Economics for a Sustainable World

Module description

This module is an introduction to theories in concepts in economics that underpin much of the world of modern business. It will help you to understand how businesses and economies work, and why. Economics concepts and thinking lie at the heart of how markets work, how and why businesses function and how and why people behave. Understanding economics is essential to more detailed understanding of business.

Full module specification

Module title:Economics for a Sustainable World
Module code:MBAM829
Module level:M
Academic year:2014/5
Module lecturers:
  • Mr Morgan Witzel - Lecturer
Module credit:12
ECTS value:






Duration of module: Duration (weeks) - term 1:

4 days (+ 6 weeks study)

Module aims

The aims of this module are to allow you to develop an understanding of the relevance of economics to managers in business, and to introduce key issues in the economics of a sustainable world: for example, the economics of climate change, biodiversity, and extending notions of national income to include natural resources. The first part of the module will focus on microeconomics content and will concentrate on understanding markets: the way that they work, and the ways in which they fail. The second part of the module will explore macroeconomics: what GDP, growth, inflation and value-added mean; sustainability issues around imports/exports; why countries trade; the concept of comparative advantage and the effects of globalisation. It will also look at more recent developments to extend measures of national income; and look at the differences between physical and economic scarcity of natural resources, and constraints on growth.

ILO: Module-specific skills

  • 1. Explain the role of economics in managerial decision-making.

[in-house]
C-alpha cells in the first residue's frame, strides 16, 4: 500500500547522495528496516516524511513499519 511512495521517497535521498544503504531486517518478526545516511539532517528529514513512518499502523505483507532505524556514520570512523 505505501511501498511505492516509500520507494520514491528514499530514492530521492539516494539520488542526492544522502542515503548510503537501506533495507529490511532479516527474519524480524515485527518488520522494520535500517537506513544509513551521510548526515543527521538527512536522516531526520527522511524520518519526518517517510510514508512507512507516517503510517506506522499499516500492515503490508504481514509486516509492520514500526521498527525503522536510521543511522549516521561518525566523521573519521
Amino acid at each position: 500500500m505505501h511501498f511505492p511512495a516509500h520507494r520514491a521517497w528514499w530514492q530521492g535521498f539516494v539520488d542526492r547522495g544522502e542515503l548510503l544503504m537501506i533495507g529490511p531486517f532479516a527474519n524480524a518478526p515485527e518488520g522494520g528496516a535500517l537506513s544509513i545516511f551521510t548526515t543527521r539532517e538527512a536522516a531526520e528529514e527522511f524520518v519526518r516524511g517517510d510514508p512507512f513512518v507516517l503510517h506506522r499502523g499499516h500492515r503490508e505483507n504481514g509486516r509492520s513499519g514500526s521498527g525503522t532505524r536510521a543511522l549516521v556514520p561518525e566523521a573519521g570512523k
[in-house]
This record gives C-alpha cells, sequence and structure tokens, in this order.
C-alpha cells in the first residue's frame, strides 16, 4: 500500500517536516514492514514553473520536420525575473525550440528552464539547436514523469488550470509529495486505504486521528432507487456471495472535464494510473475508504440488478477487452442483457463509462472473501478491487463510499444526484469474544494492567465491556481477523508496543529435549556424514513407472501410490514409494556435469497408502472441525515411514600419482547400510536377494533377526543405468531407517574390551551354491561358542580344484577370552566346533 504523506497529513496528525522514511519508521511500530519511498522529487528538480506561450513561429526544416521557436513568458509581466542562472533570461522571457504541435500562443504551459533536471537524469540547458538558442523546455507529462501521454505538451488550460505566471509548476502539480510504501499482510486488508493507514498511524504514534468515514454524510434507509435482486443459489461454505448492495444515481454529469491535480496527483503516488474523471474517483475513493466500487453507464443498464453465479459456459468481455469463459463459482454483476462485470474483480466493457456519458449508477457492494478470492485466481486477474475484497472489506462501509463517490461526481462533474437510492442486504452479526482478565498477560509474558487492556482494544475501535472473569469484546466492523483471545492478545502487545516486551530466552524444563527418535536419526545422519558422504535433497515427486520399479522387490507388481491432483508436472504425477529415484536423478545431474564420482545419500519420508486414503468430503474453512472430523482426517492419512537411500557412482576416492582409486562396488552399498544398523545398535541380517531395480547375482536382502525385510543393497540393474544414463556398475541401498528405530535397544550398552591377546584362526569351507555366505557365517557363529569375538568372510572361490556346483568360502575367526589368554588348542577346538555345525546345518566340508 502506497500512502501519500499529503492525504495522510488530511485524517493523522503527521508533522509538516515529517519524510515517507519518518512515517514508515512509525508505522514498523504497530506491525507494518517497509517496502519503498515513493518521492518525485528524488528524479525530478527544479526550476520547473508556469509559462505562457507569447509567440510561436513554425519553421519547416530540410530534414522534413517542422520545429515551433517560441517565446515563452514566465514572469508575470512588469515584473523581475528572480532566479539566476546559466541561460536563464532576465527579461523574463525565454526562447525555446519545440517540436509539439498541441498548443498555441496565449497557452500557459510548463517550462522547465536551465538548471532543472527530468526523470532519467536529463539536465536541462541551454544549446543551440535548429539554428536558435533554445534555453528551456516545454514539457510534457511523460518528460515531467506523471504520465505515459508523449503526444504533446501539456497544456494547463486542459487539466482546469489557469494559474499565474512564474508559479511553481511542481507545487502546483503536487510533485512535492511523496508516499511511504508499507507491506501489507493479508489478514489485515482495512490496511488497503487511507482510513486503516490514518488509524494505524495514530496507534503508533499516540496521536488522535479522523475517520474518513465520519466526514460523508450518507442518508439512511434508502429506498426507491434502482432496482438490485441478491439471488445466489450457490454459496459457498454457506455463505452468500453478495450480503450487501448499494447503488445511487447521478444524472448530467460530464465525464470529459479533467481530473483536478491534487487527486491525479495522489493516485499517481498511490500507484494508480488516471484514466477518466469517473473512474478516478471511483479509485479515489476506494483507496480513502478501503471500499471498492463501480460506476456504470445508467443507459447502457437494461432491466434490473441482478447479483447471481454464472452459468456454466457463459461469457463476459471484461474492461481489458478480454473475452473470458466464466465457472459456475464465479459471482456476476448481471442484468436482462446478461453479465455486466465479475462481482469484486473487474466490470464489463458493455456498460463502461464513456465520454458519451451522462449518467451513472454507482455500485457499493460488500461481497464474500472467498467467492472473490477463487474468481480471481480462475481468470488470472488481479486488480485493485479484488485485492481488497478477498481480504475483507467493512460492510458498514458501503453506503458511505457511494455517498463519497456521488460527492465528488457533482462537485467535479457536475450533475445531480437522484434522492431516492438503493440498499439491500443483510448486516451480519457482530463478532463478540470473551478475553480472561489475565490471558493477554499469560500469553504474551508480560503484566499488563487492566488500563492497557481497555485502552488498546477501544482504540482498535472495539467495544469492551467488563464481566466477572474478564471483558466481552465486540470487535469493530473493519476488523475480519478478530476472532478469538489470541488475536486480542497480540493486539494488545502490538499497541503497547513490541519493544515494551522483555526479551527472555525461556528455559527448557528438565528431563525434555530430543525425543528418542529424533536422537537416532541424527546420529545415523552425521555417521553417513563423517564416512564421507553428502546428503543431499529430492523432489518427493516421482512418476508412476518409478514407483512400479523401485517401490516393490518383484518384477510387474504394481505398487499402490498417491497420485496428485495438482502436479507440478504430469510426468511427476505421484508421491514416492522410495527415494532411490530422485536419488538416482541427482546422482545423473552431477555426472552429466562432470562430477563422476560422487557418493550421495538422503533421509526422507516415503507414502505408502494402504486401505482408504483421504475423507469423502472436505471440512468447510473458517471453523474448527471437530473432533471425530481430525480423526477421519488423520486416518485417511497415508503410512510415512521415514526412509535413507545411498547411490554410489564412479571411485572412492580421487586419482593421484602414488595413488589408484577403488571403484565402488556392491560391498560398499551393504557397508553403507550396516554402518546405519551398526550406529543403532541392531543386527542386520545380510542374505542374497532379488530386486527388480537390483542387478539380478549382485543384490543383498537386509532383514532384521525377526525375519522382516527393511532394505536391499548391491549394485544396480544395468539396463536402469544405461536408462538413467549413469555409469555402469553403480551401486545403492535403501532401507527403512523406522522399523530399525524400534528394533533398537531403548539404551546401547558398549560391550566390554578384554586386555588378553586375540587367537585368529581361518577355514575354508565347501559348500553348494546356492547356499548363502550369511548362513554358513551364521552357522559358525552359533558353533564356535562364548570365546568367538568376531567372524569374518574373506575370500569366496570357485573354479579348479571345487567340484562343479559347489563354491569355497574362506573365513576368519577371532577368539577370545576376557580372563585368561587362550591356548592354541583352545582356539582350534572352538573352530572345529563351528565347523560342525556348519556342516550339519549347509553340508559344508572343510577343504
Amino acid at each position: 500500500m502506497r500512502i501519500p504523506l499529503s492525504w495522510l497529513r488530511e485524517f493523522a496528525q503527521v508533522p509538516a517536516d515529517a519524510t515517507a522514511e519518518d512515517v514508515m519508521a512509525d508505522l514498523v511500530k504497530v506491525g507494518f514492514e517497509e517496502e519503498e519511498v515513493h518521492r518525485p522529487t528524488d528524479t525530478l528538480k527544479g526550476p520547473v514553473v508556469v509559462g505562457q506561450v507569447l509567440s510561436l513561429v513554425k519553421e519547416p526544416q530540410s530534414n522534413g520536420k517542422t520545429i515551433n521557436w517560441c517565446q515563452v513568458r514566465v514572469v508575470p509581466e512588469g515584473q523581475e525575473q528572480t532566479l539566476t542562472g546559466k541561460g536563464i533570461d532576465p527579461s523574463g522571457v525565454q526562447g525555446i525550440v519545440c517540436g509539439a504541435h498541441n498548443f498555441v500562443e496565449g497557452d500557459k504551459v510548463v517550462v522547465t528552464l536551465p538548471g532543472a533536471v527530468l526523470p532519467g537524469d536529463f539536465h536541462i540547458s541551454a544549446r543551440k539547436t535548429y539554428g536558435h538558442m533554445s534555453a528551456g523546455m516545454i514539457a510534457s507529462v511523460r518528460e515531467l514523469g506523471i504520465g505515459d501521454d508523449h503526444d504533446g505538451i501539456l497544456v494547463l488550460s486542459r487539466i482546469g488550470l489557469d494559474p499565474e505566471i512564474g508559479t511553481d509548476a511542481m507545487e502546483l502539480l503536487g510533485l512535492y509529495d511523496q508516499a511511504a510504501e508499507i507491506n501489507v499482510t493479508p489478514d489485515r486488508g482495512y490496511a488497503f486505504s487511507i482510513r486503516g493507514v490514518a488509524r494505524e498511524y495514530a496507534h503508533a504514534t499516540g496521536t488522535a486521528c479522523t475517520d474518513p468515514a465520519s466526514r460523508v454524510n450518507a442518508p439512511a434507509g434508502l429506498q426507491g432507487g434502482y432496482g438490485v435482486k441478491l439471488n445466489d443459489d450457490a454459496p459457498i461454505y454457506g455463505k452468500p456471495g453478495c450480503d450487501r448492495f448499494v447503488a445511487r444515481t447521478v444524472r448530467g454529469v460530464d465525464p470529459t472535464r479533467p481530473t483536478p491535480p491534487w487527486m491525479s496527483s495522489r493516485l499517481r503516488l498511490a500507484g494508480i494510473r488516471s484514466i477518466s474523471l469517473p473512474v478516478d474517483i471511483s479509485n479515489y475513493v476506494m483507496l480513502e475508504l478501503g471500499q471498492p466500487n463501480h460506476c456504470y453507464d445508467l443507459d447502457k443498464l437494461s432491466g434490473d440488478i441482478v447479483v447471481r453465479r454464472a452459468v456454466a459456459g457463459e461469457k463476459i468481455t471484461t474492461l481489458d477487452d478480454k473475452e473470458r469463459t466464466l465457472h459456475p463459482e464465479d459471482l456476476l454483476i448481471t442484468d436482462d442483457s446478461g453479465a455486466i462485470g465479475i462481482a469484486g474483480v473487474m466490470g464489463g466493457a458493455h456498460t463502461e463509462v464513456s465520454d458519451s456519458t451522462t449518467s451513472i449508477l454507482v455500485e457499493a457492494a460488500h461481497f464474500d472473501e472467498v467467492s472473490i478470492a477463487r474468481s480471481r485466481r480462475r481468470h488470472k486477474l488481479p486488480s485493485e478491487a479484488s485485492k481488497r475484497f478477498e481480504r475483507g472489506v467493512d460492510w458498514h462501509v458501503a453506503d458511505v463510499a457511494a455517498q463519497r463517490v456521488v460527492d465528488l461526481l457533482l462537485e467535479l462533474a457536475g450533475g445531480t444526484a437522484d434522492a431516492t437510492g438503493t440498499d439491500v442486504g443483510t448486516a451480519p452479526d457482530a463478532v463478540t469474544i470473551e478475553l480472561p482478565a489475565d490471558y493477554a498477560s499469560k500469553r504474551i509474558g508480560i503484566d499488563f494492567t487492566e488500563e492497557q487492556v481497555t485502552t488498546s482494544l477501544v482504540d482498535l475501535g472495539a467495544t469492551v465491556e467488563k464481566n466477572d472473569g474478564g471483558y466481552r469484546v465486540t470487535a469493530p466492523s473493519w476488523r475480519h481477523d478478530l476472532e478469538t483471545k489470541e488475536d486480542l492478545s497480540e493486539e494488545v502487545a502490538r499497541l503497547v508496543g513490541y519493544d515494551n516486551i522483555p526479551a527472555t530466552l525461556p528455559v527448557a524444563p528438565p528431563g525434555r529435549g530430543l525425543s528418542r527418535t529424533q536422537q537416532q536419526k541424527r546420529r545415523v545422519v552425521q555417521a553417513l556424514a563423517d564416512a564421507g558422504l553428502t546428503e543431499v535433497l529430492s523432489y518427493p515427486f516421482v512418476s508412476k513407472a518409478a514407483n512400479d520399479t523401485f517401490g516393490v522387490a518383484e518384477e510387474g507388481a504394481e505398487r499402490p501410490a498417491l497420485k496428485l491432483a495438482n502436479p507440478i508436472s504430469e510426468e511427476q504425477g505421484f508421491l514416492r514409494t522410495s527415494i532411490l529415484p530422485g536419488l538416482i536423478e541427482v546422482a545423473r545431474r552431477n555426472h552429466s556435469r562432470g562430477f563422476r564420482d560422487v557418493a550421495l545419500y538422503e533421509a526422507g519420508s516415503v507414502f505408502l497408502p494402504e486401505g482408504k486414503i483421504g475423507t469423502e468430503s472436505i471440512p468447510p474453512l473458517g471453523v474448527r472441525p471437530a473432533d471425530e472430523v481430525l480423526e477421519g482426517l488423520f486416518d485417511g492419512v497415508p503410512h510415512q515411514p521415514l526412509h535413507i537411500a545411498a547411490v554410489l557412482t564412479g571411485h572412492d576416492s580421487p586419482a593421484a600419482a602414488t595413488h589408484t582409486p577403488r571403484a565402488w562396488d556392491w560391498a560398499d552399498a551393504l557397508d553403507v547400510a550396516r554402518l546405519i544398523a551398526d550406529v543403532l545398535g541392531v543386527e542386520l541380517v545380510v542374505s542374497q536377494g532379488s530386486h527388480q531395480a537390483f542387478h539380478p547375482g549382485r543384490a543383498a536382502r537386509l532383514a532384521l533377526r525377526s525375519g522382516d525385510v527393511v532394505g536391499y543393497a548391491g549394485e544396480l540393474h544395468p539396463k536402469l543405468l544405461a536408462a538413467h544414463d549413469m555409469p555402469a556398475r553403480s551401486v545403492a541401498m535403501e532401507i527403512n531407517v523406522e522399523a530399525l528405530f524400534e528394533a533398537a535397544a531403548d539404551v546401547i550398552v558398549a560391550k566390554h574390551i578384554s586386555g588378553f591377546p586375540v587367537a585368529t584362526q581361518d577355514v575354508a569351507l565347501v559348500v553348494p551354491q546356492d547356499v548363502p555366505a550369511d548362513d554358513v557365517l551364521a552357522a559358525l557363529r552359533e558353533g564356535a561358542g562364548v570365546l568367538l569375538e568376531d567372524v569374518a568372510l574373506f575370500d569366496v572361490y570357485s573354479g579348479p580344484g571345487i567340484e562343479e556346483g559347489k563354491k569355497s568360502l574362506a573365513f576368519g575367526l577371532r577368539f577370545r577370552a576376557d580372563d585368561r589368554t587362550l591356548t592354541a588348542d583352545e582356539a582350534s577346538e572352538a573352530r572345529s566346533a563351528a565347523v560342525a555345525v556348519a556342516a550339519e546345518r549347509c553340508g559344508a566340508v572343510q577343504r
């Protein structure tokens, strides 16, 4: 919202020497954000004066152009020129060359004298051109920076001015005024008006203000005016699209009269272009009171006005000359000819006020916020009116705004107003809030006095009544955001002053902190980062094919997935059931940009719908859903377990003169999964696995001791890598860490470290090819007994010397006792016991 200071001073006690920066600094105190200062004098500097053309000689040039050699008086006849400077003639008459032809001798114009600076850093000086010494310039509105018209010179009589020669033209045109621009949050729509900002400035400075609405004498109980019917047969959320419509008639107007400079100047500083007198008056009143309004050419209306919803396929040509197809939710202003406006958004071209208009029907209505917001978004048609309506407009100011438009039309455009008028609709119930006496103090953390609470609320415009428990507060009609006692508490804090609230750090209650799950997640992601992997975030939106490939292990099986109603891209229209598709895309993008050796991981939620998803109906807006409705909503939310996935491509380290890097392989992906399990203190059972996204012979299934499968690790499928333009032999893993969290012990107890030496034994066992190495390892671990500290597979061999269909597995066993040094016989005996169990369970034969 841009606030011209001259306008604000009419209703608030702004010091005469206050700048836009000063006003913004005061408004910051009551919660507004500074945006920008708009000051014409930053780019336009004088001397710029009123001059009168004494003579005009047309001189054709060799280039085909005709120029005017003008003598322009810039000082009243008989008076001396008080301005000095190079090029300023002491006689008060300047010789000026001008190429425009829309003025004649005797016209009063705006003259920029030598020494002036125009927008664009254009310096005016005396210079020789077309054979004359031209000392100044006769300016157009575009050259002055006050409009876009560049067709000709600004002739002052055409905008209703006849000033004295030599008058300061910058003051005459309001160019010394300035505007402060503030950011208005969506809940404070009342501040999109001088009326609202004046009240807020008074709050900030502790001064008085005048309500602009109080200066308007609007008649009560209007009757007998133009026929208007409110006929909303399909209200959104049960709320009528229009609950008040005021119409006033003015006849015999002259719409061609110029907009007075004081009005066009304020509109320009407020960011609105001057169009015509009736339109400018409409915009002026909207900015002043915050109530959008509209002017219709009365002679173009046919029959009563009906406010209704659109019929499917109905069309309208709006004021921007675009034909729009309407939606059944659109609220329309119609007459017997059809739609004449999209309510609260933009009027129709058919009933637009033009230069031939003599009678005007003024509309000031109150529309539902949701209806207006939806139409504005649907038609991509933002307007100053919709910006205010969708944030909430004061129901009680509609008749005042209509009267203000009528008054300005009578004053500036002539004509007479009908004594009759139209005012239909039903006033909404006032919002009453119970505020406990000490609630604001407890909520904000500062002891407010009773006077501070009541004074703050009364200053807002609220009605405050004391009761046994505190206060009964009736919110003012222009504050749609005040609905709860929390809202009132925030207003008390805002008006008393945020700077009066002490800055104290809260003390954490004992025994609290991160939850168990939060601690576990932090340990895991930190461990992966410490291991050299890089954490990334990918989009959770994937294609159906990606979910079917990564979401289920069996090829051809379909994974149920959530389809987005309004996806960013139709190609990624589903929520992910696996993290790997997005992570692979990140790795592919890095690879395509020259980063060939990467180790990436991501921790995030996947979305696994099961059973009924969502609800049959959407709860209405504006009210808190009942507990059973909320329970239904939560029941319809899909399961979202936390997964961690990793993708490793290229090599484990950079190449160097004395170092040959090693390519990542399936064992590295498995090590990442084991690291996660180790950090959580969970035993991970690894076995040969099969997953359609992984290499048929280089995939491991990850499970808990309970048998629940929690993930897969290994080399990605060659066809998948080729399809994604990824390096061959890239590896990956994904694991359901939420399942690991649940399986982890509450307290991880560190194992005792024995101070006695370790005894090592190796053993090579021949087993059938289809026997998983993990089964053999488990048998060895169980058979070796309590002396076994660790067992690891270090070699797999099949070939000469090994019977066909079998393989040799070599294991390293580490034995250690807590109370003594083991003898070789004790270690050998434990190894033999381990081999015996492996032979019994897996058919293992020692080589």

• 2. Explain and evaluate how markets work.
  • 3. Evaluate the factors affecting the macroeconomic environment, and international markets.
  • 4. Show how economics can be used to better understand the social and environmental changes that face companies and societies.
  • 5. Look at what might be waiting around the corner.

ILO: Discipline-specific skills

  • 6. Think analytically.
  • 7. Interpret economic data.
  • 8. Critically reflect on common assumptions held within the business community.

ILO: Personal and key skills

  • 9. Demonstrate the capacity for analytical and reasoned discussion.
  • 10. Demonstrate effective independent study skills.
  • 11. Demonstrate effective written communication skills.

Learning activities and teaching methods (given in hours of study time)

Scheduled Learning and Teaching ActivitiesGuided independent studyPlacement / study abroad

Details of learning activities and teaching methods

CategoryHours of study timeDescription
Contact hours28Lectures

Formative assessment

Form of assessmentSize of the assessment (eg length / duration)ILOs assessedFeedback method
In-class discussionOngoing during the module9, 10, 11Out of clas personal meetings

Summative assessment (% of credit)

CourseworkWritten examsPractical exams

Details of summative assessment

Form of assessment% of creditSize of the assessment (eg length / duration)ILOs assessedFeedback method
Essay (Individual)1003000 words1 -11Written feedback

Details of re-assessment (where required by referral or deferral)

Original form of assessmentForm of re-assessmentILOs re-assessedTimescale for re-assessment
Essay (Individual)New essay (100%)1-116 weeks after briefing

Syllabus plan